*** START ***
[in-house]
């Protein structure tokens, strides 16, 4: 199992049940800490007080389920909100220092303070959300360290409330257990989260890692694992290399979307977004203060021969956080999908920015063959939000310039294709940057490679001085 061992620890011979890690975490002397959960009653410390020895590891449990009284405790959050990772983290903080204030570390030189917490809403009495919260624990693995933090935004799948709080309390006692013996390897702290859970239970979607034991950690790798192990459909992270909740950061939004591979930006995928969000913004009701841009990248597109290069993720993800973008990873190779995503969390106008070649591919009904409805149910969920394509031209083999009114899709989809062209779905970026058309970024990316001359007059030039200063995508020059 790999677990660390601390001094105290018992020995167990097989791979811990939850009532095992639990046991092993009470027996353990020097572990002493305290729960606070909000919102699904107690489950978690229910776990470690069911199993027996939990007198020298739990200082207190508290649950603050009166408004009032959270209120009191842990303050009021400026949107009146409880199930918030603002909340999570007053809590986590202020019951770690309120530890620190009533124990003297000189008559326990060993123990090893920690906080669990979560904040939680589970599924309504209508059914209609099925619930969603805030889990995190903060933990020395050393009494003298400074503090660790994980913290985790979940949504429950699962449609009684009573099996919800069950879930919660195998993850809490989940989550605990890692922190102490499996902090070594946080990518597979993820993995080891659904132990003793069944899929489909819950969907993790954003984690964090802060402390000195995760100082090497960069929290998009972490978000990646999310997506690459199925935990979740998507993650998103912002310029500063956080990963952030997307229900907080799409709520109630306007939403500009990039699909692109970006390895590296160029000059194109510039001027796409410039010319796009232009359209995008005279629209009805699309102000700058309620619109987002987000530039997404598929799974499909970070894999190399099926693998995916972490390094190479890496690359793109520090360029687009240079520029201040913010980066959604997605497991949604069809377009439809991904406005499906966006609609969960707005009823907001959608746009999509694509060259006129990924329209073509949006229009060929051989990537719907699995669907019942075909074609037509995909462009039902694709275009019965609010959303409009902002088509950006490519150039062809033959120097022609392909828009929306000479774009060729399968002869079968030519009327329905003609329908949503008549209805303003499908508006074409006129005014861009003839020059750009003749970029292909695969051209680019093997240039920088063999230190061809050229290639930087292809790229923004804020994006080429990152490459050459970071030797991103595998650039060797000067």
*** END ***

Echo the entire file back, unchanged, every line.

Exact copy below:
[in-house]
């Protein structure tokens, strides 16, 4: 199992049940800490007080389920909100220092303070959300360290409330257990989260890692694992290399979307977004203060021969956080999908920015063959939000310039294709940057490679001085 061992620890011979890690975490002397959960009653410390020895590891449990009284405790959050990772983290903080204030570390030189917490809403009495919260624990693995933090935004799948709080309390006692013996390897702290859970239970979607034991950690790798192990459909992270909740950061939004591979930006995928969000913004009701841009990248597109290069993720993800973008990873190779995503969390106008070649591919009904409805149910969920394509031209083999009114899709989809062209779905970026058309970024990316001359007059030039200063995508020059 790999677990660390601390001094105290018992020995167990097989791979811990939850009532095992639990046991092993009470027996353990020097572990002493305290729960606070909000919102699904107690489950978690229910776990470690069911199993027996939990007198020298739990200082207190508290649950603050009166408004009032959270209120009191842990303050009021400026949107009146409880199930918030603002909340999570007053809590986590202020019951770690309120530890620190009533124990003297000189008559326990060993123990090893920690906080669990979560904040939680589970599924309504209508059914209609099925619930969603805030889990995190903060933990020395050393009494003298400074503090660790994980913290985790979940949504429950699962449609009684009573099996919800069950879930919660195998993850809490989940989550605990890692922190102490499996902090070594946080990518597979993820993995080891659904132990003793069944899929489909819950969907993790954003984690964090802060402390000195995760100082090497960069929290998009972490978000990646999310997506690459199925935990979740998507993650998103912002310029500063956080990963952030997307229900907080799409709520109630306007939403500009990039699909692109970006390895590296160029000059194109510039001027796409410039010319796009232009359209995008005279629209009805699309102000700058309620619109987002987000530039997404598929799974499909970070894999190399099926693998995916972490390094190479890496690359793109520090360029687009240079520029201040913010980066959604997605497991949604069809377009439809991904406005499906966006609609969960707005009823907001959608746009999509694509060259006129990924329209073509949006229009060929051989990537719907699995669907019942075909074609037509995909462009039902694709275009019965609010959303409009902002088509950006490519150039062809033959120097022609392909828009929306000479774009060729399968002869079968030519009327329905003609329908949503008549209805303003499908508006074409006129005014861009003839020059750009003749970029292909695969051209680019093997240039920088063999230190061809050229290639930087292809790229923004804020994006080429990152490459050459970071030797991103595998650039060797000067």